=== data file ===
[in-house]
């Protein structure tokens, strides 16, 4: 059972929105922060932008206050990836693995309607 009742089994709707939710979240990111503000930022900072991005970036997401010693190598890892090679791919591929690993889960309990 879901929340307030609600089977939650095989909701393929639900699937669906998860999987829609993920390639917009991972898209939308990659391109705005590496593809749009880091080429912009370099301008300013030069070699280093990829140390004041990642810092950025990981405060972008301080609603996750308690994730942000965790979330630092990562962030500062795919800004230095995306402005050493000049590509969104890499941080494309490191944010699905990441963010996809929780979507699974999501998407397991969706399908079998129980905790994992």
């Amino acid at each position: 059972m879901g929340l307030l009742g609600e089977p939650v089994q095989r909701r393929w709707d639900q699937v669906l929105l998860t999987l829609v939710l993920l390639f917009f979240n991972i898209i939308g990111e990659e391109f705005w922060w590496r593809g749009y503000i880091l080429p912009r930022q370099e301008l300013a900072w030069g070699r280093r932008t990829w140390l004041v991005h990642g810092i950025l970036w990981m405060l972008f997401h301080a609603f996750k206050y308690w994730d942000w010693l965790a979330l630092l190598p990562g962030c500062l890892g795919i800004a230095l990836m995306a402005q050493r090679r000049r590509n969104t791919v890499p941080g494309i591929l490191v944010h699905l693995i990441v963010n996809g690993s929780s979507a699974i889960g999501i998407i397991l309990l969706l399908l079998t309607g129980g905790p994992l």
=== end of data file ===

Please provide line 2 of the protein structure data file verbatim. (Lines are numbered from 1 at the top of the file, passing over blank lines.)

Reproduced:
């Protein structure tokens, strides 16, 4: 059972929105922060932008206050990836693995309607 009742089994709707939710979240990111503000930022900072991005970036997401010693190598890892090679791919591929690993889960309990 879901929340307030609600089977939650095989909701393929639900699937669906998860999987829609993920390639917009991972898209939308990659391109705005590496593809749009880091080429912009370099301008300013030069070699280093990829140390004041990642810092950025990981405060972008301080609603996750308690994730942000965790979330630092990562962030500062795919800004230095995306402005050493000049590509969104890499941080494309490191944010699905990441963010996809929780979507699974999501998407397991969706399908079998129980905790994992």